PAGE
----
Commercial buildings, business districts and dedicated marketplaces in China are now required to set up Communist Party branches, joining a long list of economic and social institutions where the party is extending its reach.
Beijing this week released its first regulations in its 90 years on how party branches should be run, as part of President Xi Jinping’s efforts to reassert the party’s control over the grass roots of society.
In China, party branches have long been a feature of political life, branded the party’s “fortress in the grass roots”. The charter demands all grass-roots organisations – including companies, villages, schools, research institutes, communities, social organisations and military units – must set up a party cell if they have three or more members.
But with rapid developments in China in recent decades, party leaders are determined to catch up and expand the organisation’s presence into “new fields”. Branches and meetings in NGOs, private companies and foreign firms are increasingly commonplace.
The latest regulations, effective from October 28, list “innovative” ways for branches to be set up, with the aim of achieving “full coverage” for the party’s reach and influence.
One innovation is for party branches to be established at dedicated markets where one line of goods or produce – such as clothing – might be traded, as well as in commercial districts and buildings and large-scale or cross-region farmer co-operatives.
Such practices are well established in some places. Shanghai had set up 3,200 party organs inside its commercial buildings by 2016, covering more than 50,000 members.
During a visit to the city’s glitzy Lujiazui financial district earlier this month, Xi arrived at its party branch located in Shanghai Tower – China’s tallest skyscraper – and “highly affirmed” its efforts to build the party’s presence, state media reported.
“Party organs should cover wherever party members live and work, so that wherever they go they will be able to find the organisations and find their home,” Xi was quoted as saying.
The new rules also require organisations with fewer than three party members to team up with counterparts to create “joint party branches”.
Moreover, any project or work programme that lasts more than six months is subject to the latest requirements.
Even party members who regularly change workplaces or residences, and cannot stay with any party unit for long, are not overlooked. There, the regulations now demand the establishment of “party branches for floating party members” to address the matter.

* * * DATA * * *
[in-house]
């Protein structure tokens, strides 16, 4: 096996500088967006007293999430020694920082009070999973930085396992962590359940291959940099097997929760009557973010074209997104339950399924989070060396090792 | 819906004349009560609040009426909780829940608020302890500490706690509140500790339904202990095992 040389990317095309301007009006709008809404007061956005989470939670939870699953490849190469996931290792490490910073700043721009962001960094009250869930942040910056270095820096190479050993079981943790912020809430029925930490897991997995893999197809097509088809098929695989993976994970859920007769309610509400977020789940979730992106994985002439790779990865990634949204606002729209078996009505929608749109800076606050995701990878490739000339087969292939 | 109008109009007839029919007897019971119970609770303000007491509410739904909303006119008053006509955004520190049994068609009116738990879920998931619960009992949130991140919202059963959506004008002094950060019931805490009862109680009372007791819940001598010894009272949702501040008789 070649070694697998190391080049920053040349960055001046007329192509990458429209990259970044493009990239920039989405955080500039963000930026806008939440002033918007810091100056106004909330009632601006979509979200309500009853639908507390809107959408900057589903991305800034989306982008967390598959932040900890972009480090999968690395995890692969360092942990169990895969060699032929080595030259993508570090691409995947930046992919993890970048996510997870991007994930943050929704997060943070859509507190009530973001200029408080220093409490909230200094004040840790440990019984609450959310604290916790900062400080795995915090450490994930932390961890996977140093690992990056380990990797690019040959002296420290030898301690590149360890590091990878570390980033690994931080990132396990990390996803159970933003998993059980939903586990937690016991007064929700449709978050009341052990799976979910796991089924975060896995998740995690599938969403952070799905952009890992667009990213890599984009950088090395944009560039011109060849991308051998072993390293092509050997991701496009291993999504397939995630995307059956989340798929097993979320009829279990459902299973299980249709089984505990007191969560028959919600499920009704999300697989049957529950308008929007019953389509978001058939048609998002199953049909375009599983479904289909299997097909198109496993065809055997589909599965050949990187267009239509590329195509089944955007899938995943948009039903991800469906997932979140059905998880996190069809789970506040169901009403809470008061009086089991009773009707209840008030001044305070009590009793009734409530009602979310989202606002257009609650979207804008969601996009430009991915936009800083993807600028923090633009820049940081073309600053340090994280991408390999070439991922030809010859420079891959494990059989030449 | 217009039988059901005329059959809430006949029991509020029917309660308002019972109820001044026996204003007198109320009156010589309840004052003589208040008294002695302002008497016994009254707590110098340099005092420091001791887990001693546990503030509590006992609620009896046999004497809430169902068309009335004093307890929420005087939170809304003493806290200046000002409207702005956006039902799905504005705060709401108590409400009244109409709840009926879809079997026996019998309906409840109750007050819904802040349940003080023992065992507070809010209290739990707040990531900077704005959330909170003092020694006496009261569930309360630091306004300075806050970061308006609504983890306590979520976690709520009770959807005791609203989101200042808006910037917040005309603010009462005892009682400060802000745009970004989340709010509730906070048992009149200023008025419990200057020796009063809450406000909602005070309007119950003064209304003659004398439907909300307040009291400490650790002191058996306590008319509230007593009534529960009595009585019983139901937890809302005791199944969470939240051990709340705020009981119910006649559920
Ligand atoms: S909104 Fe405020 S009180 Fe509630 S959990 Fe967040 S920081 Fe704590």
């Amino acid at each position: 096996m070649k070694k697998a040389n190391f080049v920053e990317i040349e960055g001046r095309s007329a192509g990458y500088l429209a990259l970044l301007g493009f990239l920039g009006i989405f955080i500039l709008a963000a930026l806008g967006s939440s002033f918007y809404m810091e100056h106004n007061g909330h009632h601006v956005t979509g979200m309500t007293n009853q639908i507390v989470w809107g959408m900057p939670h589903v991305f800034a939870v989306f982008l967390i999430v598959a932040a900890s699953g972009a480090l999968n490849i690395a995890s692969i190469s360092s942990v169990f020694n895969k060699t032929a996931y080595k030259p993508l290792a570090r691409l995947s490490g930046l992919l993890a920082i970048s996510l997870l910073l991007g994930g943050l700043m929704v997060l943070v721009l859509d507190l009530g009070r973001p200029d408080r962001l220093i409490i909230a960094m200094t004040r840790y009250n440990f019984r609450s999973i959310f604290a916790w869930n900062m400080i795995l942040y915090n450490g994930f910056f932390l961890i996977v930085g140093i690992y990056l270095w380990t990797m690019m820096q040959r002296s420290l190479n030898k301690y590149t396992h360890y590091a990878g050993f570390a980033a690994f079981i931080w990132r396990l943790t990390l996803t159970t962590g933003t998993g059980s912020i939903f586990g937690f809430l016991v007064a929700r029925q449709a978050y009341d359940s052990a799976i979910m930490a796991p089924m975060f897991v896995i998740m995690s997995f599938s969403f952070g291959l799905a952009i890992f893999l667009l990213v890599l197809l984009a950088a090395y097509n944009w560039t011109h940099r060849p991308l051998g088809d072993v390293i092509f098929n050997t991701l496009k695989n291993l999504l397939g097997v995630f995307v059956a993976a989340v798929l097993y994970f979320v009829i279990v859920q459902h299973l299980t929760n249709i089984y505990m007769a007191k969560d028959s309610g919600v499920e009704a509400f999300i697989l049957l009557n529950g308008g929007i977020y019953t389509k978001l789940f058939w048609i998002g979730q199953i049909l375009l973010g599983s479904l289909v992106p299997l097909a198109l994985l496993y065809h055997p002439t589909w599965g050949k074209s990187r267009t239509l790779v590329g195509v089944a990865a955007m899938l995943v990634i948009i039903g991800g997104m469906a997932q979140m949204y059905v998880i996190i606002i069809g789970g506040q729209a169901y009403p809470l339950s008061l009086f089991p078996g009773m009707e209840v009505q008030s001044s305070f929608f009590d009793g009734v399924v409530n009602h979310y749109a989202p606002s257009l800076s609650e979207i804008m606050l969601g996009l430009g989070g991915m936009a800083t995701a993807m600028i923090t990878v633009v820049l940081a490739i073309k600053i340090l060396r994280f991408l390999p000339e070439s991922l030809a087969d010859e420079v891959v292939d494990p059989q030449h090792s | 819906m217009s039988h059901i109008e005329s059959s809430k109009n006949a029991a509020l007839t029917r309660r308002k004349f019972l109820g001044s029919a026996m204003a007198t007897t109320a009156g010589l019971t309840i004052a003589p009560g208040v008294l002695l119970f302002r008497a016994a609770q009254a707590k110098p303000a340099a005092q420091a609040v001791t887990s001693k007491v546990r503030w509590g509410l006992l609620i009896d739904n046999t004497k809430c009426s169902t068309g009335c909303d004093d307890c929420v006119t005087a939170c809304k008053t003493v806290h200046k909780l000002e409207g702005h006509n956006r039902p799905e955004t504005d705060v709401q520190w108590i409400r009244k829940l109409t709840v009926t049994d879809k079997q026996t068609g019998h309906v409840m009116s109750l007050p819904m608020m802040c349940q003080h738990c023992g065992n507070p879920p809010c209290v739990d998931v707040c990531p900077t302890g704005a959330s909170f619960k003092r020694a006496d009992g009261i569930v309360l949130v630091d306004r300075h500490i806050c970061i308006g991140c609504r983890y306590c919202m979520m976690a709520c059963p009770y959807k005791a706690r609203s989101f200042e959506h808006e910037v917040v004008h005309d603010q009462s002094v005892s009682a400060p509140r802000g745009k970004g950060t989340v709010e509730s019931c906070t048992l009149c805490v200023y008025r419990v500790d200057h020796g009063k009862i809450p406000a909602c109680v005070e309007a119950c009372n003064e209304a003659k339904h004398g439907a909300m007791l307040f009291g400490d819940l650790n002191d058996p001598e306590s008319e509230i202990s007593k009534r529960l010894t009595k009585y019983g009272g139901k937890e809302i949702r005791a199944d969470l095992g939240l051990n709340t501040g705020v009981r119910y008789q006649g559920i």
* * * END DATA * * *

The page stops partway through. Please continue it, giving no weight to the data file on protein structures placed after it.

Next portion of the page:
“The regulation aims to help party members find the organisation whenever they switch jobs or places,” Cai Zhiqiang, a professor at the Central Party School, was quoted by the Global Times as saying.
The regulations also stipulated that party branches in private companies should be chaired by a member of the company’s management.
The tactic of deploying party cells to control the grass roots goes back to the early days of China’s communist uprising.
After his first insurrection was routed by nationalist forces in the autumn of 1927, Mao Zedong came up with a way to inject morale and discipline into his beaten, unruly peasant army. He set up party units in companies, platoons and squads so that the party’s commands would be heard all the way down the army’s chain of command.
Nine decades on, the practice is now hailed by the party as a “glorious tradition”, which the latest regulations must carry on.
After decades of breakneck economic growth, the party is plagued by rampant corruption and a loss of discipline and convictions among its cadres, which Xi believes have eroded its control at the grass roots and posed a threat to its rule.
He had repeatedly warned against the party’s “weak and lax” local units – a message also heard at the Politburo’s meeting on Monday.
The new regulation, which is a trial version, is not a one-size-fits-all solution as party branches in different sectors have their own priorities.
Party cells in universities, for instance, should emphasise “enhancing ideological and political guidance”, while counterparts in private companies should focus on “uniting and rallying the staff” and building a “progressive” corporate culture, the regulations said.
Under Xi, the party’s presence has also been greatly expanded in areas where it once had only a token role – such as in private and overseas companies.
Can the Communist Party’s unprecedented endorsement calm the frayed nerves in China’s private sector?
By the end of 2016, 70 per cent of foreign-funded firms and 68 per cent of all private businesses in China had set up party branches, according to official figures.
Some groups have since publicly raised their concerns about the developments. Last November, the Delegations of German Industry and Commerce in China warned that members of the German business community were concerned about the setting up of party cells in their companies.
“Should these attempts to influence foreign-invested companies continue, it cannot be ruled out that German companies might retreat from the Chinese market or reconsider investment strategies,” it said.